. Next I will add a pad under the right side. Here is the image of the relative change (4 pad data subtracted.)
It is interesting to see what else changed. I have created a large amount of trefoil distortion. The important part however is that now this is my new reference. What I will do next is add tiny shims on top of the right side pad. That will cause the pad to compress and perhaps put more force on the mirror at that point. That will be the equivalent of the back board being higher or the foam having a slightly different spring constant.
First I added a 1/16 inch thick shim on top of the right pad. It looks a lot like the previous image but remember the previous data has been subtracted from this. So the right edge has risen yet again. In fact the right edge was raised 540 nm (a whole wave) on the mirror surface relative to the old surface.
Below is a profile through the horizontal diameter of the mirror.
A 1/16 inch is not a lot but perhaps people can keep a back board to a tighter tolerance. Next I tried only .020 thick shim. That is 3 times smaller than the previous. The image is similar but the magnitude is smaller. The surface raised only 270 nm about ½ a wave. The deviation is slightly less than 3 times smaller. So it looks like the linear relationship is one wave increase per 1/16 inch thickness deviation. To meet the ¼ wave front deviation requirement means the surface must deviate less than 1/8 wave. So we can see that the surface supporting this mirror cannot deviate by more than 1/8 X 1/16 or .007 inch.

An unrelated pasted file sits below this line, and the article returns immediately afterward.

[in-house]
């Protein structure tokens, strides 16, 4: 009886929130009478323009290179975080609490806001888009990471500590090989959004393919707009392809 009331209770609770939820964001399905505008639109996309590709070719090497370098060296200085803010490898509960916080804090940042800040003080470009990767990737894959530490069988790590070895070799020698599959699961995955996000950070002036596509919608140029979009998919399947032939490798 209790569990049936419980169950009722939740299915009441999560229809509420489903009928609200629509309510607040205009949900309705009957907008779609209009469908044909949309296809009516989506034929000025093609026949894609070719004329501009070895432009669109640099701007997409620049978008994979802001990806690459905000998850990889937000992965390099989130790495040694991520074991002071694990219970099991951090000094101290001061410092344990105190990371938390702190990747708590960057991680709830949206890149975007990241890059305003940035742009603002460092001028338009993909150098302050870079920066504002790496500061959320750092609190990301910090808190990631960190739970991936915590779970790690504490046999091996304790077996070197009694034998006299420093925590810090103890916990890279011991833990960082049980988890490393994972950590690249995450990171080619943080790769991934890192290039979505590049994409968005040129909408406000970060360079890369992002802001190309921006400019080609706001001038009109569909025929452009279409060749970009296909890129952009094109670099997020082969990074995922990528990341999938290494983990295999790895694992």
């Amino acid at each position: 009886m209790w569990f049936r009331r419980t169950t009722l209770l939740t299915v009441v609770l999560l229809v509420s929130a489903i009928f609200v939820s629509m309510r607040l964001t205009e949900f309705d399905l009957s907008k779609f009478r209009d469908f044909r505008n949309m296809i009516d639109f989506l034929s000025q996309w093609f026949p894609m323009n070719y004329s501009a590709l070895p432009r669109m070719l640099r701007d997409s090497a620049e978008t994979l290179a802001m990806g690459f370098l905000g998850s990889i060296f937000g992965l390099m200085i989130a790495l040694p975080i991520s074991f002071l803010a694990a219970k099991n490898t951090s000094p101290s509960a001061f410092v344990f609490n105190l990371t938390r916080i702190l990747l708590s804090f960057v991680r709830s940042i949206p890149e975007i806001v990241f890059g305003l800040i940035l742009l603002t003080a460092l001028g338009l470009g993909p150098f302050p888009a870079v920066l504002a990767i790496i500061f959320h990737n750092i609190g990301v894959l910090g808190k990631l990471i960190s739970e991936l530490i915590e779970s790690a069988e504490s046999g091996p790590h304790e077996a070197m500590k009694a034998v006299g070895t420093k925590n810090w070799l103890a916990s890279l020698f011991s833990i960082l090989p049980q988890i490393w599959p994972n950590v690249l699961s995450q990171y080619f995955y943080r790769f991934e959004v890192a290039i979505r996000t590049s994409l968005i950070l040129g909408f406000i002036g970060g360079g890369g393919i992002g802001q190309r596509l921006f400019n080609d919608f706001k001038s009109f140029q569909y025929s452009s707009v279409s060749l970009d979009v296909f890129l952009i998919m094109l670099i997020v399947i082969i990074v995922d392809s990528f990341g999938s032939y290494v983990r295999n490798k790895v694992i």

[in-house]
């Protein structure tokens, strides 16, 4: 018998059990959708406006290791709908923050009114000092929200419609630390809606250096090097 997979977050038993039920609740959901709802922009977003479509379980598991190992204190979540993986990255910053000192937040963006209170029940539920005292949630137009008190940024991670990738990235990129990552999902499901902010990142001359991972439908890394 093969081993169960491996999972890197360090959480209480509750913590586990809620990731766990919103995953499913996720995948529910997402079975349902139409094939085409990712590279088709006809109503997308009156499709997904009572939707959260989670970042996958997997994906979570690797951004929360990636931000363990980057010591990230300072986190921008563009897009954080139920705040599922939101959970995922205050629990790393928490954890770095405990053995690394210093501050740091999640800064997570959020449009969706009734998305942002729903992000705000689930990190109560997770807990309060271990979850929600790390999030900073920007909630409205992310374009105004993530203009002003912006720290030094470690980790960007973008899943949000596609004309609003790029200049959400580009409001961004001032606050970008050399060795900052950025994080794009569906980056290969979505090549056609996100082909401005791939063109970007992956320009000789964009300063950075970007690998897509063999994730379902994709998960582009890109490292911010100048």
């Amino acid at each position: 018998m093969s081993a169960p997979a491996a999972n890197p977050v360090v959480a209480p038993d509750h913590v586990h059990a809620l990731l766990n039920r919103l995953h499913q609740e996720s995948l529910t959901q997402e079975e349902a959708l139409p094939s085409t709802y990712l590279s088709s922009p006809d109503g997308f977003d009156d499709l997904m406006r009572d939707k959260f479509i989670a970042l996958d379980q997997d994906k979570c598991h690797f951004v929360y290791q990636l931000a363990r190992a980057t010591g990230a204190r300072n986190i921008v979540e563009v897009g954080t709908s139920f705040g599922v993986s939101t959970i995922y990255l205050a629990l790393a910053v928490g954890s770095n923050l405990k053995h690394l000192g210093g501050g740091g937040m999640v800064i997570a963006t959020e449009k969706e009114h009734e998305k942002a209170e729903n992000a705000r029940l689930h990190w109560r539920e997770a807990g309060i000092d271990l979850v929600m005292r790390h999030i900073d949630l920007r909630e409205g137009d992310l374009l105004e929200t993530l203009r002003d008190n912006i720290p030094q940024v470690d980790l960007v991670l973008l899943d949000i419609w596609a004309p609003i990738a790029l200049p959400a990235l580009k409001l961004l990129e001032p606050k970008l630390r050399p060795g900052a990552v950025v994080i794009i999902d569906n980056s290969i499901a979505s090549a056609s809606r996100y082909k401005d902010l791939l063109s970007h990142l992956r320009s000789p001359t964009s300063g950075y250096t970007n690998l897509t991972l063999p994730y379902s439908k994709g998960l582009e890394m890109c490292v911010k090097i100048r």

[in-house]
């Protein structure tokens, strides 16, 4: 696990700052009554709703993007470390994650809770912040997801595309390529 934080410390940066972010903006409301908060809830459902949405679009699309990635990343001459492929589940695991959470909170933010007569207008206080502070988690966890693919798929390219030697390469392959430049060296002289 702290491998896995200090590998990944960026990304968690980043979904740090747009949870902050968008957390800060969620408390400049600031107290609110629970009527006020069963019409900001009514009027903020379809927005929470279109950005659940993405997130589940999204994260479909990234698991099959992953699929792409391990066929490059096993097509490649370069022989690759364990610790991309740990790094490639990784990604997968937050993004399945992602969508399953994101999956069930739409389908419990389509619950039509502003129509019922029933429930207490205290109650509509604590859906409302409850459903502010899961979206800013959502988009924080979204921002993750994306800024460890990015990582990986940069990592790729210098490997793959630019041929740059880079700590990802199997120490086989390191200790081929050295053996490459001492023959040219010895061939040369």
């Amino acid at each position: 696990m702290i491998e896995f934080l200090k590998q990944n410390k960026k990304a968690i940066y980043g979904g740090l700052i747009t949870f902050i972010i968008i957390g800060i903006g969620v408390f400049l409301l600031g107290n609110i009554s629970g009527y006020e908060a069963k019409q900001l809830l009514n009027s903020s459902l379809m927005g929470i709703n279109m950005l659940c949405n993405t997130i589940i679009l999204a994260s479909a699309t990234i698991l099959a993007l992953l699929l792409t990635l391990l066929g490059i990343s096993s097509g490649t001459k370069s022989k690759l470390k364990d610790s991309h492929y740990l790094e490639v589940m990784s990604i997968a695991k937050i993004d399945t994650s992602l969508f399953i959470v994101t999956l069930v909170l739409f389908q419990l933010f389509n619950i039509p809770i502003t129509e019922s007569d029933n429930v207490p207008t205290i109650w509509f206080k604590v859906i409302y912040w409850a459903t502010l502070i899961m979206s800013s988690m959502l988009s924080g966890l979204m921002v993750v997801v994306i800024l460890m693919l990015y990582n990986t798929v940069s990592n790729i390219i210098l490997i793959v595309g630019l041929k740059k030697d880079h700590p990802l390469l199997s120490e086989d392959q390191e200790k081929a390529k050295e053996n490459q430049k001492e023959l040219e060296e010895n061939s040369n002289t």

Lets ignore small bumpy surface detail that size for the moment. What I believe I have just shown is that if there is a slight cylinder curve to the back board greater than .007 inch then it will create astigmatism in this mirror larger than the 1/8 wave we had hoped to avoid. The amount of deformation for any given thickness over a distance is proportional to the distance squared divided by the thickness. The distance for my test was between the upper right and lower right support points. This was about 12.5 inches. So the tolerance needs to be even tighter across the whole 16 inch mirror. I believe it is next to impossible to control a wooden surface to that tight a tolerance. Although it is not impossible it isn’t easy to do it with metal over 16 inches either.
I have been ignoring the astigmatism caused by the rise in the pad and just measuring the pad height. In reality that rise will cause large astigmatism. Below are 3d models of the surface with the astigmatism cause by the bump. These are computed from actual interferograms like the data above but have the astigmatism term enabled. The limit box is ¼ wave high.
Some ATM’s use PLOP to compute where support points should be placed on a mirror support. Next they place individual compliant supports like foam pads at those points on solid surfaces. For this arrangement to work, all support points must apply an equal force. If the mirror is thin enough this will fail to support the mirror properly when the surface of the back board has errors exceeding the assumed surface accuracy. For the mirror just measured the accuracy must be greater than about .007 inch.